(Bloomberg) -- An unprecedented ruling from the Alabama Supreme Court stating that frozen embryos can be considered people under state law has thrust the question of when life begins back into the national spotlight and sparked concerns among critics that other states could seek to impose similar standards. 

Fertility clinics in the state are still grappling with the practical implications of the ruling, which shook the reproductive rights community. While the immediate concern has been for clinics and prospective parents in Alabama, legal and health experts say they expect the decision to reignite the debate over how to define “personhood” in reproductive health care. Some anti-abortion advocates have already called for action from other states.

The decision was handed down in two wrongful death lawsuits filed by three sets of parents whose frozen embryos were accidentally destroyed while being stored at a fertility clinic in Mobile. A judge had dismissed the claims, ruling the embryos don’t meet the definition of a person. But Alabama’s high court reversed that order Friday and said any “unborn child” is a person under state law, “regardless of that child’s viability or stage of development.”

“This is part of a much longer struggle over the personhood of fetuses and embryos that goes back to the 1960s and has really driven the anti-abortion movement,” said Mary Ziegler, a law professor at the University of California at Davis who specializes in reproductive rights. “Other states that have very strong policies on protecting embryos or fetuses are likely to follow suit, especially if they have equally conservative state supreme courts.”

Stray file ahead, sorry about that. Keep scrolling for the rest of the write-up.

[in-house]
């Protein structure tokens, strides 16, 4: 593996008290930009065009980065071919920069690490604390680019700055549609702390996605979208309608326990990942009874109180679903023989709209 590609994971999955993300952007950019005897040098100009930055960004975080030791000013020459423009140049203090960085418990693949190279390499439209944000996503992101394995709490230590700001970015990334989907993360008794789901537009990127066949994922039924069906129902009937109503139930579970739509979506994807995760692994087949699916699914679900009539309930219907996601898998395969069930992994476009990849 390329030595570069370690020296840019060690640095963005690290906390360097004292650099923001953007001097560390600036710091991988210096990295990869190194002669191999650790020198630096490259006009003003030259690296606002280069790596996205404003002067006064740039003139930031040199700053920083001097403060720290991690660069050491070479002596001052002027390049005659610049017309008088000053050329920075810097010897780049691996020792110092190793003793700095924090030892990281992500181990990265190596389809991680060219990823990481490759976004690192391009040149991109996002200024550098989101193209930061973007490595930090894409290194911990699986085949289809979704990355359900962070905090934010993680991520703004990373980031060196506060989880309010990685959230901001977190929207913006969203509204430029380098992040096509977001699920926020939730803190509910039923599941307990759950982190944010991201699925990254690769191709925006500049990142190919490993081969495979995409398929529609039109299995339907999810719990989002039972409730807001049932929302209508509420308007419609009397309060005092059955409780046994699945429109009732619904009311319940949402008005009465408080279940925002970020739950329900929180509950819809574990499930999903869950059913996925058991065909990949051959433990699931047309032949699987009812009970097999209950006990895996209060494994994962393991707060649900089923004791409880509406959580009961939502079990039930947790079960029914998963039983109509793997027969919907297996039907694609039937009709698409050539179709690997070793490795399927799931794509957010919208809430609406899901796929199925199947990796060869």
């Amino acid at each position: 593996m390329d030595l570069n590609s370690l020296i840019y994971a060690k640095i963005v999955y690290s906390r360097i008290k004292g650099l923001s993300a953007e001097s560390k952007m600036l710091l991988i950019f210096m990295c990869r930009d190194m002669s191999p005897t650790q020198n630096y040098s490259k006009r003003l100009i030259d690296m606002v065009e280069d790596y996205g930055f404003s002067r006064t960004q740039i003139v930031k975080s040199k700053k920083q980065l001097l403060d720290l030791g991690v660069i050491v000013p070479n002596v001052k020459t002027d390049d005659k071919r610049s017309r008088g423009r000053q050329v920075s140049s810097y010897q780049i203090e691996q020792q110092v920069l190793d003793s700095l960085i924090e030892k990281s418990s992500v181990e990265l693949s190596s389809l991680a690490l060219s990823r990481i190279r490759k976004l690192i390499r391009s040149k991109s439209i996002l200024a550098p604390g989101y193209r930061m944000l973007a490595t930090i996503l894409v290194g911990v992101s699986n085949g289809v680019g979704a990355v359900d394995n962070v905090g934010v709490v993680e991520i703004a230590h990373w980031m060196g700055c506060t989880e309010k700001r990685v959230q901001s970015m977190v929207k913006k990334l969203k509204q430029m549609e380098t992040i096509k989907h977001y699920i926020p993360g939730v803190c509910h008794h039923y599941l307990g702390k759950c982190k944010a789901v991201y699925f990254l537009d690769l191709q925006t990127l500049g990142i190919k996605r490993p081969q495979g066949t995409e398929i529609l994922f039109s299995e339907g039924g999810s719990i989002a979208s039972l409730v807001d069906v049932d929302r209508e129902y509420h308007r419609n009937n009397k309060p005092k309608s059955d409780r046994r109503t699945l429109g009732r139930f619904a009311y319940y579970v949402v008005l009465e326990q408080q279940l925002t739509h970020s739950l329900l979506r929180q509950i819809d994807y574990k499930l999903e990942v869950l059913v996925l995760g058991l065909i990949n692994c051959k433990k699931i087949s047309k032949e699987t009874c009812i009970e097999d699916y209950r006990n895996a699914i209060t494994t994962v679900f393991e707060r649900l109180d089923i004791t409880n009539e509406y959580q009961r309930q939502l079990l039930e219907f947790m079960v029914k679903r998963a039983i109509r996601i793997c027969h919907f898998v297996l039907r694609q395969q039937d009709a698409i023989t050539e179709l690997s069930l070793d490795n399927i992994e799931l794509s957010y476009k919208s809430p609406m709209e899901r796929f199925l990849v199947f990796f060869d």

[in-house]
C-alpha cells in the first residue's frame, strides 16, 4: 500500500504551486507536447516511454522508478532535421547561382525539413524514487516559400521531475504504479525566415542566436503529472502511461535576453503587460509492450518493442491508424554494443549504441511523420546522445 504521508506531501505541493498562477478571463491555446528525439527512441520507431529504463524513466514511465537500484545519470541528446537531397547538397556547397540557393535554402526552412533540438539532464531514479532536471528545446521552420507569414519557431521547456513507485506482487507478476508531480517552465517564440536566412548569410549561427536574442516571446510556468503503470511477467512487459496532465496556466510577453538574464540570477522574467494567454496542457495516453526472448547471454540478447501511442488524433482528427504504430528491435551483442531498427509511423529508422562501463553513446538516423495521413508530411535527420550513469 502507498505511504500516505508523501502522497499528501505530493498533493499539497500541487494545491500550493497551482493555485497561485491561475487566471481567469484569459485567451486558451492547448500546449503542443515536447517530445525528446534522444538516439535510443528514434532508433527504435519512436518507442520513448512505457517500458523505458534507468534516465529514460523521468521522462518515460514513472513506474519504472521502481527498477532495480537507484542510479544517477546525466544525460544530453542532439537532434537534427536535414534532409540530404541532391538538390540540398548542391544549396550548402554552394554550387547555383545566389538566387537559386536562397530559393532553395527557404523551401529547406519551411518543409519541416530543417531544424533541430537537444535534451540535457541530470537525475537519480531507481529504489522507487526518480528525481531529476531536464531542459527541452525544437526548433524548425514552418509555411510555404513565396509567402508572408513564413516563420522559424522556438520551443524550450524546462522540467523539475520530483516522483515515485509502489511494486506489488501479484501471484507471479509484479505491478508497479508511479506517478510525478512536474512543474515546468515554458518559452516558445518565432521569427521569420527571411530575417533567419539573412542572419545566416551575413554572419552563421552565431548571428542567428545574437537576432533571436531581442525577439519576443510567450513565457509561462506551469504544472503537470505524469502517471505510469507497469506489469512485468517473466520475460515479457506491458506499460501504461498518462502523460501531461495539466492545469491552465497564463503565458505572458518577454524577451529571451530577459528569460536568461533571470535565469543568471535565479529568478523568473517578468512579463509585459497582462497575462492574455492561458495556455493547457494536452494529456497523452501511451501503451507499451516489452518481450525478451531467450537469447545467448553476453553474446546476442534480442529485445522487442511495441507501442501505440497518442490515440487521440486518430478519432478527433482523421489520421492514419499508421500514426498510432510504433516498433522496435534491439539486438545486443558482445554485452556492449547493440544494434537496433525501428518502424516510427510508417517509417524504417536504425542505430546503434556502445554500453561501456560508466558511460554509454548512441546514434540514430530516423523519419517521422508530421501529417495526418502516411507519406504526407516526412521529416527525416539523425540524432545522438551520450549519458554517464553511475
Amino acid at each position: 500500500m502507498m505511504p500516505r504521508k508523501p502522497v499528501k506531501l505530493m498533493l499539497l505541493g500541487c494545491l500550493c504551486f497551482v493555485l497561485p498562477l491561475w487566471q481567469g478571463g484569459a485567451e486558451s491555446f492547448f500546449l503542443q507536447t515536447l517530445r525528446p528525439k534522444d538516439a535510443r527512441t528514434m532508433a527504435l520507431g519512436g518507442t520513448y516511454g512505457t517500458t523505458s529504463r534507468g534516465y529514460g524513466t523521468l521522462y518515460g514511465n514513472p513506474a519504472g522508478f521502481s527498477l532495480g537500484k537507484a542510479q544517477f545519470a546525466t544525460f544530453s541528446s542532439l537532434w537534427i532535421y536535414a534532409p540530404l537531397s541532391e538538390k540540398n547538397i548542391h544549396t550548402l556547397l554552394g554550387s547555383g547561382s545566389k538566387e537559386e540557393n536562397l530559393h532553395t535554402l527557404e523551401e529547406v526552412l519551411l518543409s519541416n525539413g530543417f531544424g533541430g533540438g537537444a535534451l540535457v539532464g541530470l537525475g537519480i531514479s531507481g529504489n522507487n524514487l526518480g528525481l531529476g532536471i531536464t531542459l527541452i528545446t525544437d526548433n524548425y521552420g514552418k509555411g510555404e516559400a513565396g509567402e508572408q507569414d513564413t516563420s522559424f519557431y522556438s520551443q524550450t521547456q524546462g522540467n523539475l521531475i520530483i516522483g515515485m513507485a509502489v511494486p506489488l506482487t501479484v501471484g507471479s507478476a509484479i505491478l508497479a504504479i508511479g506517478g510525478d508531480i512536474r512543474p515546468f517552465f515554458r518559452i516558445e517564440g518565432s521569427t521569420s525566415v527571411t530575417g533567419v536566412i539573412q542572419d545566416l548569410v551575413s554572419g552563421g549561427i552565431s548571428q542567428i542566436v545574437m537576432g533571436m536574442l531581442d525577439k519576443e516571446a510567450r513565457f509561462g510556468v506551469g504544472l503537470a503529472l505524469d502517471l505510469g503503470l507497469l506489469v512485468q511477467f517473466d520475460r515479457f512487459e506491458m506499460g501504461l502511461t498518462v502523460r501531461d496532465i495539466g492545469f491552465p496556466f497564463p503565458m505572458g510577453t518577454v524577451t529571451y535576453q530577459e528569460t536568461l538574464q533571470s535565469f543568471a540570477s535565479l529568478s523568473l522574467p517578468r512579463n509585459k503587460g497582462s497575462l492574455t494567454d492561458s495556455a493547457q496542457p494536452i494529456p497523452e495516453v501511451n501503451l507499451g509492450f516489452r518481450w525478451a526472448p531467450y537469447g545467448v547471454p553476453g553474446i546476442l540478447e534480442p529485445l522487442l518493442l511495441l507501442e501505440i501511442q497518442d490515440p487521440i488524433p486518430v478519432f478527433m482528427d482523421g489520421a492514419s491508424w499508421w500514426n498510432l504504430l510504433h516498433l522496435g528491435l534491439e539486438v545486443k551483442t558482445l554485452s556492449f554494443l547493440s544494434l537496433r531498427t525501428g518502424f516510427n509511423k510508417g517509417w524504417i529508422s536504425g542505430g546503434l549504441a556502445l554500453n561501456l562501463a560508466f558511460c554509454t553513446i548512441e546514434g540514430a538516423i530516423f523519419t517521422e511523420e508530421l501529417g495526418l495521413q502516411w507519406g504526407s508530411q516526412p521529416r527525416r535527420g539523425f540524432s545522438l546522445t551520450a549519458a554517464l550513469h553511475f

In Alabama, health care providers say the ruling will have an immediate chilling effect on doctors who offer fertility treatments. The University of Alabama at Birmingham said Wednesday it was pausing in vitro fertilization treatments after the ruling, citing concerns about possible prosecution or punitive damages. A second fertility clinic reportedly followed suit on Thursday.

Alabama already has a dearth of fertility care with only eight clinics across the state, according to data from the Centers for Disease Control and Prevention.

Read More: University in Alabama Pauses Treatment After Embryo Ruling

IVF is one technology in a broader class of fertility treatments that involves fertilizing a male sperm and female egg outside the body. More than 400,000 assisted reproductive technology procedures — mostly IVF — were performed in the US in 2021, according to the CDC. A full cycle of IVF takes two to three weeks, but the chances of successful conception that leads to live birth after a single IVF cycle remains low.

With the goal of a successful pregnancy, embryologists will frequently fertilize several embryos during the treatment. Older patients will often receive more transferred embryos, according to the Mayo Clinic. Any embryos that aren’t used in an IVF cycle can be frozen for later use, donated or discarded.

‘Personhood’ Debate

The question of when life begins has underpinned the national debate over abortion, particularly when legislators and judges consider whether to impose limits on the procedure based on the gestational age of a fetus. At least 11 states already have laws or policies that afford certain protections or legal rights to unborn fetuses, and others have considered such action in the wake of the US Supreme Court ruling in 2022 ending federal constitutional protections for abortion and letting states set limits on the procedure.

But the Alabama ruling looks to be the first time a court has said that frozen embryos used for IVF treatments are legally considered children.